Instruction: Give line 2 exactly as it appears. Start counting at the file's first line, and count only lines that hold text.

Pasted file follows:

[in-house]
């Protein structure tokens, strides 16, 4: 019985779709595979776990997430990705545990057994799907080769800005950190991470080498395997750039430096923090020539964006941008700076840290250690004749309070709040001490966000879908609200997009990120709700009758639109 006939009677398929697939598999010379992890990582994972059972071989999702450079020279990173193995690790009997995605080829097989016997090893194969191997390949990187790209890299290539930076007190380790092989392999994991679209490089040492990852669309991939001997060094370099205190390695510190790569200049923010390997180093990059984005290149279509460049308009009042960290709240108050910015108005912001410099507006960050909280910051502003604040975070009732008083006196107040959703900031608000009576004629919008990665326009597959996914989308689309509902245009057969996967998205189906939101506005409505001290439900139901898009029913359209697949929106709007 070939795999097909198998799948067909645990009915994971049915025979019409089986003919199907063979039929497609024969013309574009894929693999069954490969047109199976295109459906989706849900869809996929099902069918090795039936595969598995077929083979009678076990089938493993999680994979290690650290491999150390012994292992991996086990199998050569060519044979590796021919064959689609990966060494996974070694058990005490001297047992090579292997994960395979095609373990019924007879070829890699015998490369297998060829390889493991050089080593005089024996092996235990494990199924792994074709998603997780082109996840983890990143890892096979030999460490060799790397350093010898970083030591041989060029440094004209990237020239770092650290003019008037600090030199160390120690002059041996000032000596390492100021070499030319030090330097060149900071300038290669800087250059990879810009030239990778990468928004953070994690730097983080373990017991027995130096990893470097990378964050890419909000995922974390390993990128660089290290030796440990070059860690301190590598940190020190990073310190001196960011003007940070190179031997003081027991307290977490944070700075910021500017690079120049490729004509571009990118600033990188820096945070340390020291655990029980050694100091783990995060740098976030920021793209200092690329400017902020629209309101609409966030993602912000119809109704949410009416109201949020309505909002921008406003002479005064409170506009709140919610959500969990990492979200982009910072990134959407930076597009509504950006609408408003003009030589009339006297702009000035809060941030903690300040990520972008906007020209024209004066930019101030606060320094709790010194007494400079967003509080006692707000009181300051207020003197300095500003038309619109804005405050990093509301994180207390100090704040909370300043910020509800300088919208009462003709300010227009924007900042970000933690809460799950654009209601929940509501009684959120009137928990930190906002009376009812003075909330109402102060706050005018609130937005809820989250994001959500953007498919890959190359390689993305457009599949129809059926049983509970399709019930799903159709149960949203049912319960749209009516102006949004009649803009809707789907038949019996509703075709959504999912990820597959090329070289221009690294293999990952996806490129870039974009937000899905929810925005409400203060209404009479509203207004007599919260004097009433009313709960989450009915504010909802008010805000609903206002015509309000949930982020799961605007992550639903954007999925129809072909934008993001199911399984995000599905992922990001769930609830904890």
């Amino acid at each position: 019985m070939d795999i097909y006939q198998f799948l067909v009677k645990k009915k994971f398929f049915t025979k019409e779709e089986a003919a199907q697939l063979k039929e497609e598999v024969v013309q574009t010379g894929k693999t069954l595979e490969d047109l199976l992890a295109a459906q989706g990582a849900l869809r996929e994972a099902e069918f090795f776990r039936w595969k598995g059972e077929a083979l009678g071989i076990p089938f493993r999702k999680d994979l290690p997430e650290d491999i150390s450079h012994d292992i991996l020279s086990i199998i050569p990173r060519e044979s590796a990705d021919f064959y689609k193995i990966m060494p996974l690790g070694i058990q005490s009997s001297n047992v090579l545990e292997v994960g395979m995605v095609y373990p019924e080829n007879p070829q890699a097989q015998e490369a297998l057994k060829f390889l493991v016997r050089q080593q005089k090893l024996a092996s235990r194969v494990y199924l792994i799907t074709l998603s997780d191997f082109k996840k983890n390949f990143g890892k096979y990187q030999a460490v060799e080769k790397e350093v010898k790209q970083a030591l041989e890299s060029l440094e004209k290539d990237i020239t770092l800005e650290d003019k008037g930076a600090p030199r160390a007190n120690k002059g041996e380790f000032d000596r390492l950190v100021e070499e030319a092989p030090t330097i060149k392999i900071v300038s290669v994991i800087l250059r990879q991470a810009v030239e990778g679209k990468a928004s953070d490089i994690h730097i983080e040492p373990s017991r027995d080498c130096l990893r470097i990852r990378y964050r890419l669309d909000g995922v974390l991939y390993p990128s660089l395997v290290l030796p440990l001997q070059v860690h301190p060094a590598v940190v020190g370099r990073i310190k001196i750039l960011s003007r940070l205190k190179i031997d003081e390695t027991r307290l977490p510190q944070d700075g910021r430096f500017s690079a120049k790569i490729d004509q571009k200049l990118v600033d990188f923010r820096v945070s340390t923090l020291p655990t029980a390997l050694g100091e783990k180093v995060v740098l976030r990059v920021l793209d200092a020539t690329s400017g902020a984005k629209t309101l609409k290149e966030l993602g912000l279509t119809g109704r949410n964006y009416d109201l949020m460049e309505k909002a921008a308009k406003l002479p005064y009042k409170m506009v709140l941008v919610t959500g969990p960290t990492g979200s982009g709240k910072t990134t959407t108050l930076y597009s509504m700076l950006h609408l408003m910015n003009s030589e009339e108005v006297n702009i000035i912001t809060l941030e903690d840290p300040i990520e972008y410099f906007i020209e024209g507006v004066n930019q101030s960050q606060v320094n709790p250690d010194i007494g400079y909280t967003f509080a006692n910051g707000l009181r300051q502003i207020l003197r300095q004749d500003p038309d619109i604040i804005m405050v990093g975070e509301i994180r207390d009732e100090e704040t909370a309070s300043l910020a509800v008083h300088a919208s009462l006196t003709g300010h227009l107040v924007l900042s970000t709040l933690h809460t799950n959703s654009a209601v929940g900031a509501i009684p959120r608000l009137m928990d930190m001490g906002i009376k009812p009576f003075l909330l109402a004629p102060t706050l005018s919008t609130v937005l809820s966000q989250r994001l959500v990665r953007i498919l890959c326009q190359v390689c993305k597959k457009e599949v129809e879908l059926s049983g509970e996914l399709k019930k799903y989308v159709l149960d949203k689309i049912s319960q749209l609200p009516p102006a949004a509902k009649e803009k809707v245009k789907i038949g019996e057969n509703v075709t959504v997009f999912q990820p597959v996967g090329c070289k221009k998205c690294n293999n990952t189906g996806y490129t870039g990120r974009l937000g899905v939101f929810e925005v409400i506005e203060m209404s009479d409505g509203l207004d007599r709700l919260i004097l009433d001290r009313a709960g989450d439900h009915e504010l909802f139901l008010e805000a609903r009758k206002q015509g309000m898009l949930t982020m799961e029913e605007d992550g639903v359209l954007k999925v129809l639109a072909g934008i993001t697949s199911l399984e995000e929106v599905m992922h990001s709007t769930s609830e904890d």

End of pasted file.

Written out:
């Protein structure tokens, strides 16, 4: 019985779709595979776990997430990705545990057994799907080769800005950190991470080498395997750039430096923090020539964006941008700076840290250690004749309070709040001490966000879908609200997009990120709700009758639109 006939009677398929697939598999010379992890990582994972059972071989999702450079020279990173193995690790009997995605080829097989016997090893194969191997390949990187790209890299290539930076007190380790092989392999994991679209490089040492990852669309991939001997060094370099205190390695510190790569200049923010390997180093990059984005290149279509460049308009009042960290709240108050910015108005912001410099507006960050909280910051502003604040975070009732008083006196107040959703900031608000009576004629919008990665326009597959996914989308689309509902245009057969996967998205189906939101506005409505001290439900139901898009029913359209697949929106709007 070939795999097909198998799948067909645990009915994971049915025979019409089986003919199907063979039929497609024969013309574009894929693999069954490969047109199976295109459906989706849900869809996929099902069918090795039936595969598995077929083979009678076990089938493993999680994979290690650290491999150390012994292992991996086990199998050569060519044979590796021919064959689609990966060494996974070694058990005490001297047992090579292997994960395979095609373990019924007879070829890699015998490369297998060829390889493991050089080593005089024996092996235990494990199924792994074709998603997780082109996840983890990143890892096979030999460490060799790397350093010898970083030591041989060029440094004209990237020239770092650290003019008037600090030199160390120690002059041996000032000596390492100021070499030319030090330097060149900071300038290669800087250059990879810009030239990778990468928004953070994690730097983080373990017991027995130096990893470097990378964050890419909000995922974390390993990128660089290290030796440990070059860690301190590598940190020190990073310190001196960011003007940070190179031997003081027991307290977490944070700075910021500017690079120049490729004509571009990118600033990188820096945070340390020291655990029980050694100091783990995060740098976030920021793209200092690329400017902020629209309101609409966030993602912000119809109704949410009416109201949020309505909002921008406003002479005064409170506009709140919610959500969990990492979200982009910072990134959407930076597009509504950006609408408003003009030589009339006297702009000035809060941030903690300040990520972008906007020209024209004066930019101030606060320094709790010194007494400079967003509080006692707000009181300051207020003197300095500003038309619109804005405050990093509301994180207390100090704040909370300043910020509800300088919208009462003709300010227009924007900042970000933690809460799950654009209601929940509501009684959120009137928990930190906002009376009812003075909330109402102060706050005018609130937005809820989250994001959500953007498919890959190359390689993305457009599949129809059926049983509970399709019930799903159709149960949203049912319960749209009516102006949004009649803009809707789907038949019996509703075709959504999912990820597959090329070289221009690294293999990952996806490129870039974009937000899905929810925005409400203060209404009479509203207004007599919260004097009433009313709960989450009915504010909802008010805000609903206002015509309000949930982020799961605007992550639903954007999925129809072909934008993001199911399984995000599905992922990001769930609830904890």